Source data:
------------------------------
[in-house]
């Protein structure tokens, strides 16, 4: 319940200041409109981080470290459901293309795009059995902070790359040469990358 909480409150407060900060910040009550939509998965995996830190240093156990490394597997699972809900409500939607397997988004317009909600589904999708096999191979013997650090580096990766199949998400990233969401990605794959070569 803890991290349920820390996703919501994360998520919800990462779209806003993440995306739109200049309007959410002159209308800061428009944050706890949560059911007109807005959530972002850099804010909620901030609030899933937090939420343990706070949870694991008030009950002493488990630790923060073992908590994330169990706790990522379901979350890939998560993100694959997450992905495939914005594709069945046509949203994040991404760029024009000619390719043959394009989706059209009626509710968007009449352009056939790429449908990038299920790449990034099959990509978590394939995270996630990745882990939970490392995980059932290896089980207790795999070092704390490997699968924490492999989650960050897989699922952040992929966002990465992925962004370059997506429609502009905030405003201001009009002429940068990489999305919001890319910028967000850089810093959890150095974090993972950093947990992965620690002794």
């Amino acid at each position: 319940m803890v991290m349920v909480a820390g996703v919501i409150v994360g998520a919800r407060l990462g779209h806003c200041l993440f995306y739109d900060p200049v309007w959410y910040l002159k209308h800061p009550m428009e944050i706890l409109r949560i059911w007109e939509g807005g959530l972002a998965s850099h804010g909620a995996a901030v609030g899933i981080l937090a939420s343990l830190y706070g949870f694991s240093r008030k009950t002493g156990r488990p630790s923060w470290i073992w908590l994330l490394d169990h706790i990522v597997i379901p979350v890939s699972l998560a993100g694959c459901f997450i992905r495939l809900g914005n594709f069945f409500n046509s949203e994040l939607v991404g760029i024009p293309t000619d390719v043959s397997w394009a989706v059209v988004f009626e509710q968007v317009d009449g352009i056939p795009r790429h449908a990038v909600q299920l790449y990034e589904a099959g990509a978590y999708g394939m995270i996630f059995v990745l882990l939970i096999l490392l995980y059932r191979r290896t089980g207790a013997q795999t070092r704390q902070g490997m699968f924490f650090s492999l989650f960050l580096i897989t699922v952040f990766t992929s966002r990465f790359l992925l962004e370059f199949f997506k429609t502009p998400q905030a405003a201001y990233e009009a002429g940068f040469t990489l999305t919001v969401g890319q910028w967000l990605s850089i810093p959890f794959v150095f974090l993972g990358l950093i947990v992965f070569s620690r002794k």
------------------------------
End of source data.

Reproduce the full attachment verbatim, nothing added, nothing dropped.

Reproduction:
[in-house]
């Protein structure tokens, strides 16, 4: 319940200041409109981080470290459901293309795009059995902070790359040469990358 909480409150407060900060910040009550939509998965995996830190240093156990490394597997699972809900409500939607397997988004317009909600589904999708096999191979013997650090580096990766199949998400990233969401990605794959070569 803890991290349920820390996703919501994360998520919800990462779209806003993440995306739109200049309007959410002159209308800061428009944050706890949560059911007109807005959530972002850099804010909620901030609030899933937090939420343990706070949870694991008030009950002493488990630790923060073992908590994330169990706790990522379901979350890939998560993100694959997450992905495939914005594709069945046509949203994040991404760029024009000619390719043959394009989706059209009626509710968007009449352009056939790429449908990038299920790449990034099959990509978590394939995270996630990745882990939970490392995980059932290896089980207790795999070092704390490997699968924490492999989650960050897989699922952040992929966002990465992925962004370059997506429609502009905030405003201001009009002429940068990489999305919001890319910028967000850089810093959890150095974090993972950093947990992965620690002794």
């Amino acid at each position: 319940m803890v991290m349920v909480a820390g996703v919501i409150v994360g998520a919800r407060l990462g779209h806003c200041l993440f995306y739109d900060p200049v309007w959410y910040l002159k209308h800061p009550m428009e944050i706890l409109r949560i059911w007109e939509g807005g959530l972002a998965s850099h804010g909620a995996a901030v609030g899933i981080l937090a939420s343990l830190y706070g949870f694991s240093r008030k009950t002493g156990r488990p630790s923060w470290i073992w908590l994330l490394d169990h706790i990522v597997i379901p979350v890939s699972l998560a993100g694959c459901f997450i992905r495939l809900g914005n594709f069945f409500n046509s949203e994040l939607v991404g760029i024009p293309t000619d390719v043959s397997w394009a989706v059209v988004f009626e509710q968007v317009d009449g352009i056939p795009r790429h449908a990038v909600q299920l790449y990034e589904a099959g990509a978590y999708g394939m995270i996630f059995v990745l882990l939970i096999l490392l995980y059932r191979r290896t089980g207790a013997q795999t070092r704390q902070g490997m699968f924490f650090s492999l989650f960050l580096i897989t699922v952040f990766t992929s966002r990465f790359l992925l962004e370059f199949f997506k429609t502009p998400q905030a405003a201001y990233e009009a002429g940068f040469t990489l999305t919001v969401g890319q910028w967000l990605s850089i810093p959890f794959v150095f974090l993972g990358l950093i947990v992965f070569s620690r002794k």